Syria conflict, refugee crisis can be solved 'together with Russia' - German Finance Min

Migrants queue to enter a tent that serves as a waiting room at the the Berlin Office of Health and Social Affairs (LAGESO), in Berlin, Germany © Hannibal Hanschke
Russia has a key role to play in the solution of both, the Syrian conflict and the refugee crisis, German Finance Minister Wolfgang Schäuble has stated. He said the European strategy in the Middle East and Africa cannot be effective without Moscow.

"If I understand Russia’s security interests in the view of Islamist terrorism correctly, Russia is more concerned with Sunni-founded aspirations. So why don't we, together with Russia, develop a common strategy in order to reduce differences between a Saudi-led Sunni coalition and an Iran-led Shiite coalition?” Schäuble told the Frankfurter Allgemeine Zeitung German daily.

The conservative politician said that Europe has to make a larger contribution to bring stability to the Middle East. According to Schauble, the United Nations must receive a "much more efficient support" so that the huge influx of migrants could be tackled.

In order to cope with security challenges at home and overseas, the EU must have a common military instead of 28 national armies, the German finance minister said last month, arguing that the bloc should engage more to tackle Middle Eastern and African crises.

"We will have to spend a lot more funds for joint European defense initiatives," Schauble told Bild am Sonntag newspaper.

“In the end, our goal must be a common European Army,” he said, adding that national military spending across the 28 EU states “could be employed in a far better way together.”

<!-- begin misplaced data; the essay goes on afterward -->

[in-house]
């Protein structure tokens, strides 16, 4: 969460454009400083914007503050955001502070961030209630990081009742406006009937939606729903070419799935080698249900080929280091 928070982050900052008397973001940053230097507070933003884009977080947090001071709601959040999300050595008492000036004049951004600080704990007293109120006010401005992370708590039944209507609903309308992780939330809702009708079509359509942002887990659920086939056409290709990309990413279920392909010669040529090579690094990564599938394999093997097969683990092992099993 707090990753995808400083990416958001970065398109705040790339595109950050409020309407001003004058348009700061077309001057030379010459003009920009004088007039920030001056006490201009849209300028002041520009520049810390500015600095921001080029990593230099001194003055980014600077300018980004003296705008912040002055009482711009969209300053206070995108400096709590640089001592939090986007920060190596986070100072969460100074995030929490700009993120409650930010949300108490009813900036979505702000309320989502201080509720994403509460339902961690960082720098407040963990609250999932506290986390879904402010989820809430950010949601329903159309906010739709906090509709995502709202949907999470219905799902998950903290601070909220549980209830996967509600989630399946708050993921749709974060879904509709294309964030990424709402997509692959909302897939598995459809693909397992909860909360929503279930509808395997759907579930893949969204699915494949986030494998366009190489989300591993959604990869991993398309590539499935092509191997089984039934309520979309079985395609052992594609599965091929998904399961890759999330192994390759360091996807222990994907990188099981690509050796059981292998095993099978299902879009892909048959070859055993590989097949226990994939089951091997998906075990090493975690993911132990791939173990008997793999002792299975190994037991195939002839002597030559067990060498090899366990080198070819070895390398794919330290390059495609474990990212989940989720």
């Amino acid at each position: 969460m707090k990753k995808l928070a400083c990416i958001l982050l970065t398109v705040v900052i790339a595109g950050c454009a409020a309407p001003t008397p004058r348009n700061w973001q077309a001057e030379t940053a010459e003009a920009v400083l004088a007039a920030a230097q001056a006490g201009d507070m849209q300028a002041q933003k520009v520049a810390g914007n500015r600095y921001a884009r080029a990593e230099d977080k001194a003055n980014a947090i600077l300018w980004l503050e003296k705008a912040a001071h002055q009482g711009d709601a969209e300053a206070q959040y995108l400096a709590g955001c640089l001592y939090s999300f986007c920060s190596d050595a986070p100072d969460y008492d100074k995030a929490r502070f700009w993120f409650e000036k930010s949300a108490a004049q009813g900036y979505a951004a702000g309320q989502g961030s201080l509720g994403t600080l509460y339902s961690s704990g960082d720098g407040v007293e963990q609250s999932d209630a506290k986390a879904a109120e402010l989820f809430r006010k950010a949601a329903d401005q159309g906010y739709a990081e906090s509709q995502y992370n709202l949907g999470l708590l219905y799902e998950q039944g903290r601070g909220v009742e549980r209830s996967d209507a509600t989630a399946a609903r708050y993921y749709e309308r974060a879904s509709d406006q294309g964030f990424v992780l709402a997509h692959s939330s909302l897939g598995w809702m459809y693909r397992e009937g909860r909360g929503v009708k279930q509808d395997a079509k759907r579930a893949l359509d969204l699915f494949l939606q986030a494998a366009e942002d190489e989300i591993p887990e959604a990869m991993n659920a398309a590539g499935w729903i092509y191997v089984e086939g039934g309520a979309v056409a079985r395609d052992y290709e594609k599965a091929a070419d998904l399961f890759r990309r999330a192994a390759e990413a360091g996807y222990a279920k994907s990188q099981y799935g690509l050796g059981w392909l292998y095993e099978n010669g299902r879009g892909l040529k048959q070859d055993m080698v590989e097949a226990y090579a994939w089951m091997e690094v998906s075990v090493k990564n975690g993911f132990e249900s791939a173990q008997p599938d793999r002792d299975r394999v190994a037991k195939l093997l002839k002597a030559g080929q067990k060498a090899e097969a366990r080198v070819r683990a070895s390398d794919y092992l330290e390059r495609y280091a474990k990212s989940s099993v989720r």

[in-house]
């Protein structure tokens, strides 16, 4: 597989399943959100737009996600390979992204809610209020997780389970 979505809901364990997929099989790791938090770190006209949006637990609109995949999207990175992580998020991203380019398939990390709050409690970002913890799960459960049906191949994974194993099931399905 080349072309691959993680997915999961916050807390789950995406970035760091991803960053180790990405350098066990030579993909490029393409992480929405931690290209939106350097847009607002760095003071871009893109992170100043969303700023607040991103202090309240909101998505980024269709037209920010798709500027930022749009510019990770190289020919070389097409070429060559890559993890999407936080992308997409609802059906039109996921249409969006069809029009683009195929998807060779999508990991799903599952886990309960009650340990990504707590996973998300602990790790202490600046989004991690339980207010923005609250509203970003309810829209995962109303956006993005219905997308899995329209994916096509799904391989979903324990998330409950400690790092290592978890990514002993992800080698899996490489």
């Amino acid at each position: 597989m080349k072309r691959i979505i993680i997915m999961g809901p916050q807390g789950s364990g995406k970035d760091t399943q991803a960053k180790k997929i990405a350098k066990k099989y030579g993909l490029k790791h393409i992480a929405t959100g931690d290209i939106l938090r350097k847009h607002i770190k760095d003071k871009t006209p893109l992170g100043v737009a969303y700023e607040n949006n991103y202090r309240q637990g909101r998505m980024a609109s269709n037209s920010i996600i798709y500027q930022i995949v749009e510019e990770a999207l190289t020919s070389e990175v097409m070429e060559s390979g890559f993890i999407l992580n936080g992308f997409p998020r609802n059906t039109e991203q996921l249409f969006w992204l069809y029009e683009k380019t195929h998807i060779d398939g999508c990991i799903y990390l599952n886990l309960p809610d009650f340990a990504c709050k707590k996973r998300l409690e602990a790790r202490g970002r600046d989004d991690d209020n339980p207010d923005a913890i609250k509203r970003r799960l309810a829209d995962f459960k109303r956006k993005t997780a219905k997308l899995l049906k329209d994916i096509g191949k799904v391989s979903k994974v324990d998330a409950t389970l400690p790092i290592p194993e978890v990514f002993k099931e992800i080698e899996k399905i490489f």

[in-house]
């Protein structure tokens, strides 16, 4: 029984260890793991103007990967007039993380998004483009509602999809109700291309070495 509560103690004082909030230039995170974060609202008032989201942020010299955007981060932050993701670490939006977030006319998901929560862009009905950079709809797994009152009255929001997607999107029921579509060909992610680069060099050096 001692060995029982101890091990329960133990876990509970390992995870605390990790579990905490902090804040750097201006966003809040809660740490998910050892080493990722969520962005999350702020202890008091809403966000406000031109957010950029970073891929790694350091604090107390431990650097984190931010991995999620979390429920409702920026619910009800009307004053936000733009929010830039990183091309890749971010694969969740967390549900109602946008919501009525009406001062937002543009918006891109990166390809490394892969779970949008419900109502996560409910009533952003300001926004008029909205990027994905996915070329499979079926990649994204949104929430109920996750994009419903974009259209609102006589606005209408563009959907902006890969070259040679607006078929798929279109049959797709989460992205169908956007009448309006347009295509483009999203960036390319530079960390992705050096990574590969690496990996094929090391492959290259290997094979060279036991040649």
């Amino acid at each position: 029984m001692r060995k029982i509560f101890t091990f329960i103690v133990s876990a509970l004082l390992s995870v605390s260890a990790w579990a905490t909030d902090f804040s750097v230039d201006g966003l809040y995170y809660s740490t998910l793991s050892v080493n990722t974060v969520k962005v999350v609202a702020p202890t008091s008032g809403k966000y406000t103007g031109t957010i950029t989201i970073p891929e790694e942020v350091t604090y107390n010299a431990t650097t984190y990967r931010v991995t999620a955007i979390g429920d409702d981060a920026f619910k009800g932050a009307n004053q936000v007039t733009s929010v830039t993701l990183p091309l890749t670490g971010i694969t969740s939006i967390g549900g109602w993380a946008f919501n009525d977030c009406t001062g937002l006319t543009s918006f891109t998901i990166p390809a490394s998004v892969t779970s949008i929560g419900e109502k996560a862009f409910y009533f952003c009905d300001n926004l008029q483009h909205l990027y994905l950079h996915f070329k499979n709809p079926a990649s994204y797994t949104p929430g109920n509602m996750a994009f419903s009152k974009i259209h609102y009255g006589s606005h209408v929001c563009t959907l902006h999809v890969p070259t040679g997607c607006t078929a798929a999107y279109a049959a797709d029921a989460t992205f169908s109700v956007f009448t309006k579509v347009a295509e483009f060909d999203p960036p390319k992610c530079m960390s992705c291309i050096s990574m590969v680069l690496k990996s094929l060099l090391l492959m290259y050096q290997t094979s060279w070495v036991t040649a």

According to German Interior Minister Thomas de Maiziere, a total of 1.1 million refugees were registered in Germany in 2015 – 428,500 of them from Syria where a civil war has claimed the lives of 250,000 people and displaced 12 million others since 2011, according to UN figures.

Germany's minister of economic cooperation and development, Gerd Mueller, warned earlier this month that the incoming migrant influx to Europe is just the thin end of the wedge, as the number of new arrivals could amount to 8-10 million people.

“The protection of external borders is not working. Schengen has collapsed. A fair distribution of refugees has not taken place,” Muller said in an interview with Bild am Sonntag newspaper.

READ MORE: No German – no money: Austria to fine refugees for refusal to take intergration classes

Germany has seen increasing tensions over the refugee issue. Last week about 700 people protested near the office of German Chancellor Angela Merkel in Berlin against acts of violence committed by migrants, a local police spokeswoman told RIA Novosti.

German authorities plan to make it easier to deport foreign criminals, including asylum seekers, by lifting some of the restrictions impeding the process. The initiative came following a series of sexual assaults which took place on New Year’s Eve in a number of European countries. The largest number of assaults was recorded in Cologne, where at least 516 criminal cases, including two cases of rape, have been filed, according to local police.